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CASE REPORT
An atypical presentation of Sweet’s syndrome in a myelofibrosis patient
  1. Umera Thebo1,
  2. Sirisha Tummala2,
  3. Samah Nassereddine3 and
  4. Faysal Haroun4
  1. 1 Hematology and Oncology, George Washington University, Washington, DC, USA
  2. 2 George Washington University School of Medicine and Health Sciences, Washington, DC, USA
  3. 3 Internal Medicine, George Washington University School of Medicine and Health Sciences, Washington, DC, USA
  4. 4 George Washington University, Washington, DC, USA
  1. Correspondence to Dr Umera Thebo, umerathebo{at}gwu.edu

Abstract

A 46-year-old man with no significant medical history presented to haematology with symptoms of fatigue, dyspnoea on exertion and weight loss. Physical examination revealed a lesion on the right shin and splenomegaly. Labs were significant for leucocytosis with immature components, thrombocytosis and 3% peripheral blasts on smear. A bone marrow biopsy confirmed a diagnosis of myelofibrosis (MF). Dynamic International Prognosis Scoring system was 2. He was started on ruxolitnib, with decitabine added subsequently prior to definitive therapy with an allogenic haematopoietic stem cell transplant. His course with decitabine was complicated with febrile neutropaenia with multiple tender erythematous plaques unresponsive to antibacterial and antifungal coverage. A skin biopsy showed neutrophilic dermatitis, consistent with a diagnosis of Sweet’s syndrome (SS) and empirical treatment with glucocorticoids was initiated resulting in resolution of symptoms. This report reviews the literature for cases of SS in the setting of MF.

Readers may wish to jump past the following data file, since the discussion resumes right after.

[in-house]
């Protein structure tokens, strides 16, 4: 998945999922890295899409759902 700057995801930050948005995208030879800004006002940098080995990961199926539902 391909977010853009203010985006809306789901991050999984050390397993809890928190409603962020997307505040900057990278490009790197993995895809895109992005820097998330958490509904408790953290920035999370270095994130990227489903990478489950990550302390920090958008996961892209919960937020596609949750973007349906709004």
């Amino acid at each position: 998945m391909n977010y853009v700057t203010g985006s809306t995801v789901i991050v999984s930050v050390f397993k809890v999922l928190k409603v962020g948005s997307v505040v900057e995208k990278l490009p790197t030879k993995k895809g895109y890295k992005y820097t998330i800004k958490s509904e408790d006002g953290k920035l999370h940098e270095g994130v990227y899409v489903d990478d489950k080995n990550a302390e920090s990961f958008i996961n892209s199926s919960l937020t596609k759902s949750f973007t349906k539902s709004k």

• cancer intervention
  • haematology (drugs and medicines)
  • malignant disease and immunosuppression
  • cancer - see oncology
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Footnotes

  • Contributors All authors (UT, ST, SN and FH) contributed towards the planning and design of the case report. SN and UT collected the data. UT designed the table and collected pathology images.

  • Funding The authors have not declared a specific grant for this research from any funding agency in the public, commercial or not-for-profit sectors.

  • Competing interests None declared.

  • Provenance and peer review Not commissioned; externally peer reviewed.

  • Patient consent for publication Obtained.

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